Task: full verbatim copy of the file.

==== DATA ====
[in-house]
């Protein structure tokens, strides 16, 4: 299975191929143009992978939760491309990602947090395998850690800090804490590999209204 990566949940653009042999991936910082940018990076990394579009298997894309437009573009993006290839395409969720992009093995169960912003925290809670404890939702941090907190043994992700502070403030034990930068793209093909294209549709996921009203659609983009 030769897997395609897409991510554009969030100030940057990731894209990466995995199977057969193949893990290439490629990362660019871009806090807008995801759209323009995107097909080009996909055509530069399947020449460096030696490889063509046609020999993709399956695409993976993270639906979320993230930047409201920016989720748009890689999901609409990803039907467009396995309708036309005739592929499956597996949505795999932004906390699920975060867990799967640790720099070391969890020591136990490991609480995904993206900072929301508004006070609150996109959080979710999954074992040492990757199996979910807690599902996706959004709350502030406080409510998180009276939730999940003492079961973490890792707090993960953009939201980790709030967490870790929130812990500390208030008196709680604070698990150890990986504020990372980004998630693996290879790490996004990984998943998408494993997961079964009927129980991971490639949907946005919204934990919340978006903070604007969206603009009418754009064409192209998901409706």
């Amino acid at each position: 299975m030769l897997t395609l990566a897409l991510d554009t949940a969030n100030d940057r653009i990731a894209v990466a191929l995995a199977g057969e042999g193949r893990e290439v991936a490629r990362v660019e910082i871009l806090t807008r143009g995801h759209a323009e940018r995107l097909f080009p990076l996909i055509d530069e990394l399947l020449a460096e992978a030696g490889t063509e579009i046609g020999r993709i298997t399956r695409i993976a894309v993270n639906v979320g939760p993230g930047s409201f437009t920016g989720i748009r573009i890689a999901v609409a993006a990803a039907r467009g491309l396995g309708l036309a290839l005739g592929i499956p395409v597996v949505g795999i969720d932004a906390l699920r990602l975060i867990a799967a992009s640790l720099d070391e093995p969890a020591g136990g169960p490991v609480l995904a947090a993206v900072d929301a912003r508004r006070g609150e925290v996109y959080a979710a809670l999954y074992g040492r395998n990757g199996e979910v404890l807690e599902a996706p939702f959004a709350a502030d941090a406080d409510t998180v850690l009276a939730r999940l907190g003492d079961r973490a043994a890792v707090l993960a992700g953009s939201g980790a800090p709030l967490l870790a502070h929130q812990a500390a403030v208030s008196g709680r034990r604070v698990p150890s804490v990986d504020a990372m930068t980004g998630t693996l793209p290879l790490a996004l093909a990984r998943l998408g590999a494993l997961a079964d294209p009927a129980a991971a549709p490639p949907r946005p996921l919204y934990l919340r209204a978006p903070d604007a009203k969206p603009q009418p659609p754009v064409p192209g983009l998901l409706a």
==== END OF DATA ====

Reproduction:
[in-house]
């Protein structure tokens, strides 16, 4: 299975191929143009992978939760491309990602947090395998850690800090804490590999209204 990566949940653009042999991936910082940018990076990394579009298997894309437009573009993006290839395409969720992009093995169960912003925290809670404890939702941090907190043994992700502070403030034990930068793209093909294209549709996921009203659609983009 030769897997395609897409991510554009969030100030940057990731894209990466995995199977057969193949893990290439490629990362660019871009806090807008995801759209323009995107097909080009996909055509530069399947020449460096030696490889063509046609020999993709399956695409993976993270639906979320993230930047409201920016989720748009890689999901609409990803039907467009396995309708036309005739592929499956597996949505795999932004906390699920975060867990799967640790720099070391969890020591136990490991609480995904993206900072929301508004006070609150996109959080979710999954074992040492990757199996979910807690599902996706959004709350502030406080409510998180009276939730999940003492079961973490890792707090993960953009939201980790709030967490870790929130812990500390208030008196709680604070698990150890990986504020990372980004998630693996290879790490996004990984998943998408494993997961079964009927129980991971490639949907946005919204934990919340978006903070604007969206603009009418754009064409192209998901409706």
């Amino acid at each position: 299975m030769l897997t395609l990566a897409l991510d554009t949940a969030n100030d940057r653009i990731a894209v990466a191929l995995a199977g057969e042999g193949r893990e290439v991936a490629r990362v660019e910082i871009l806090t807008r143009g995801h759209a323009e940018r995107l097909f080009p990076l996909i055509d530069e990394l399947l020449a460096e992978a030696g490889t063509e579009i046609g020999r993709i298997t399956r695409i993976a894309v993270n639906v979320g939760p993230g930047s409201f437009t920016g989720i748009r573009i890689a999901v609409a993006a990803a039907r467009g491309l396995g309708l036309a290839l005739g592929i499956p395409v597996v949505g795999i969720d932004a906390l699920r990602l975060i867990a799967a992009s640790l720099d070391e093995p969890a020591g136990g169960p490991v609480l995904a947090a993206v900072d929301a912003r508004r006070g609150e925290v996109y959080a979710a809670l999954y074992g040492r395998n990757g199996e979910v404890l807690e599902a996706p939702f959004a709350a502030d941090a406080d409510t998180v850690l009276a939730r999940l907190g003492d079961r973490a043994a890792v707090l993960a992700g953009s939201g980790a800090p709030l967490l870790a502070h929130q812990a500390a403030v208030s008196g709680r034990r604070v698990p150890s804490v990986d504020a990372m930068t980004g998630t693996l793209p290879l790490a996004l093909a990984r998943l998408g590999a494993l997961a079964d294209p009927a129980a991971a549709p490639p949907r946005p996921l919204y934990l919340r209204a978006p903070d604007a009203k969206p603009q009418p659609p754009v064409p192209g983009l998901l409706a």